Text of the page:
In 2002, Qualtrics was created. Four founders — Stuart Orgill, Scott Smith, Jared Smith, Ryan Smith — laid the framework for a customer experience and research software company that has grown into one of Utah’s most successful businesses: over 1,200 employees, 10 global offices, $400 million in venture funding, with plans to generate $1 billion in revenue in the next few years.
Before all the success, before Qualtrics became synonymous with tech unicorn, there was some struggle. Scott was diagnosed with cancer in 2002 and began concentrating his time in two areas: fighting the disease and creating software. Over the next 15 years, he did both.
“Qualtrics started when my dad called me to tell me he had cancer,” said Ryan Smith, CEO of Qualtrics. “I moved home and he and I started working on a tech project. That project eventually turned into Qualtrics. We vowed that if the company ever made any money, we would make it our mission to support cancer research.”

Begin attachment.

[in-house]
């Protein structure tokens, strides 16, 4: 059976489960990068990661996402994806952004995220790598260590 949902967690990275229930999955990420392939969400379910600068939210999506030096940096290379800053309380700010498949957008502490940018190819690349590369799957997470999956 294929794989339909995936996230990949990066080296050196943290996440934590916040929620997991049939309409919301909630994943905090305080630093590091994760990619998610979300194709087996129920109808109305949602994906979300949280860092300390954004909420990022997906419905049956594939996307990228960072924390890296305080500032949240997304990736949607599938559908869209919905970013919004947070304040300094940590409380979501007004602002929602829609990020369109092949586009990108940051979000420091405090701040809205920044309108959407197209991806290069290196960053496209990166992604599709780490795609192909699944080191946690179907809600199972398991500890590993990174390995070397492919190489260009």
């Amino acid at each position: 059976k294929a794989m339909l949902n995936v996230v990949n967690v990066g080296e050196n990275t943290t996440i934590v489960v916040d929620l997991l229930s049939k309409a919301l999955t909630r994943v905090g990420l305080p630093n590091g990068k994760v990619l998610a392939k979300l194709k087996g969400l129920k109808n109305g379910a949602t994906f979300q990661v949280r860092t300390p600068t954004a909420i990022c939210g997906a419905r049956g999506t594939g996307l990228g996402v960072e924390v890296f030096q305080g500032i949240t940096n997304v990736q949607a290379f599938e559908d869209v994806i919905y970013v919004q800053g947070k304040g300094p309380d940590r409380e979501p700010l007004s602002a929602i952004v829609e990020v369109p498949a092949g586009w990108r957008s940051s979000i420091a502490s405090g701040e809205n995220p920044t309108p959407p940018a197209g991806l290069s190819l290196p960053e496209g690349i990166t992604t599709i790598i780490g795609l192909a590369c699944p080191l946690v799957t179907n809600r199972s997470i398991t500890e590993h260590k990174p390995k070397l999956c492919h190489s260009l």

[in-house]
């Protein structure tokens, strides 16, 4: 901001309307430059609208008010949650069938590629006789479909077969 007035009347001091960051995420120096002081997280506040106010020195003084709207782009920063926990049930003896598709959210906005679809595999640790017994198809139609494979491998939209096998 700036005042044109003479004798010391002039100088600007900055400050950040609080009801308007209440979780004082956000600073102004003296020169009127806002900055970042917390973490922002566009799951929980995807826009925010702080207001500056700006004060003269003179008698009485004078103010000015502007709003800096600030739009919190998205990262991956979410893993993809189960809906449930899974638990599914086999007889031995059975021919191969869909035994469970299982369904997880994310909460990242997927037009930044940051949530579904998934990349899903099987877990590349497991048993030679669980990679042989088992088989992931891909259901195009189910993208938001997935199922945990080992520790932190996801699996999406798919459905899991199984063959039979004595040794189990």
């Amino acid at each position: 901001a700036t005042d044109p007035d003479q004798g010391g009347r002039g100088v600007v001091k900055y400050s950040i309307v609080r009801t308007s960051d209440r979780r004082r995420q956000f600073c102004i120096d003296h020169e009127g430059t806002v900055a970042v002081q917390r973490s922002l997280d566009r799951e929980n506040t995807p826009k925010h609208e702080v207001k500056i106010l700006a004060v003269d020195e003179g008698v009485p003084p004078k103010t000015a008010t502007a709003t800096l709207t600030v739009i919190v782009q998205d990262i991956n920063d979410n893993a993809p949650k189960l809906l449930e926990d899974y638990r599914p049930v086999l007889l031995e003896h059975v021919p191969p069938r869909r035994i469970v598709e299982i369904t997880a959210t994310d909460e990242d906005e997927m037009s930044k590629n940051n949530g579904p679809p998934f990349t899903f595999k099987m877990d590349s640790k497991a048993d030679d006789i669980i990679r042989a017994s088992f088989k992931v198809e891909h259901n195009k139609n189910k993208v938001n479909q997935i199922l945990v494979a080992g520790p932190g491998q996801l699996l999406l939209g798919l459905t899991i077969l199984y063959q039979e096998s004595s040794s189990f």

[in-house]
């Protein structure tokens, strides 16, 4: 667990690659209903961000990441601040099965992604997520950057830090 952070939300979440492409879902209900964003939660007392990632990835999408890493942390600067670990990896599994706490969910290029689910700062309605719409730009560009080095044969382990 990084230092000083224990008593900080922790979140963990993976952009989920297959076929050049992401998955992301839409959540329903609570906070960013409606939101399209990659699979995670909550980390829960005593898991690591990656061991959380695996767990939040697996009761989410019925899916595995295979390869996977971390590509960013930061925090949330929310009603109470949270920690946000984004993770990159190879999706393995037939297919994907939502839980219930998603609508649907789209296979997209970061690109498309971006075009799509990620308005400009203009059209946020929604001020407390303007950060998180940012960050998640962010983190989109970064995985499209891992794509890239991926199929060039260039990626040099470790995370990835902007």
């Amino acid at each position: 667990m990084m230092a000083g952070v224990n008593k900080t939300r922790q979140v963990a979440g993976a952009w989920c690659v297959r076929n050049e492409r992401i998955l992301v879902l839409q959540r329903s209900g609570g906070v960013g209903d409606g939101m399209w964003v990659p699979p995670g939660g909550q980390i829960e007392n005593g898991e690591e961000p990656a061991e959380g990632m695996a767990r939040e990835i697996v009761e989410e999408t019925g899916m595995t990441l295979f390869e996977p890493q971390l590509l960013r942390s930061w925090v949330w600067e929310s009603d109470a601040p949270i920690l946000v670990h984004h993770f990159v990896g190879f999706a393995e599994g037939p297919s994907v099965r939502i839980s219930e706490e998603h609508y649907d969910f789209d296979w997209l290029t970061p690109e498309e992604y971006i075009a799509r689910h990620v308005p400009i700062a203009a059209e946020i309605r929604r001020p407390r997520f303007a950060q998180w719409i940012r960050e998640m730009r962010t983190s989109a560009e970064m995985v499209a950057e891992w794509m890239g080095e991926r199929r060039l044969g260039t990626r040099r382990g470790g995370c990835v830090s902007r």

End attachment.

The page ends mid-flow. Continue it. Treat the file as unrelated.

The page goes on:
Today, Scott is a cancer survivor and the company he co-founded has means to join the fight. 5 For The Fight was created last year as Qualtrics’ way of giving back — jumpstarting a global campaign dedicated to raising money for cancer research, five dollars at a time.
The Five Keys
The first major announcement from 5 For The Fight involved a partnership arrangement with the Utah Jazz, with Qualtrics signing an agreement to have a 5 For The Fight patch placed on Jazz jerseys for the 2017–2018 season. The agreement marked the fifth of its kind in the NBA, patches worn on the jerseys of 5 players, asking for $5 contributions from anyone willing to join the fight.
Utah Jazz President Steve Starks and owner Gail Miller both voiced support for the cause.
“The Utah Jazz and Qualtrics are excited to form a partnership that will both transform the fan experience and make a tangible contribution to eradicating cancer by supporting some of the most important research being done today,” said Mr. Starks.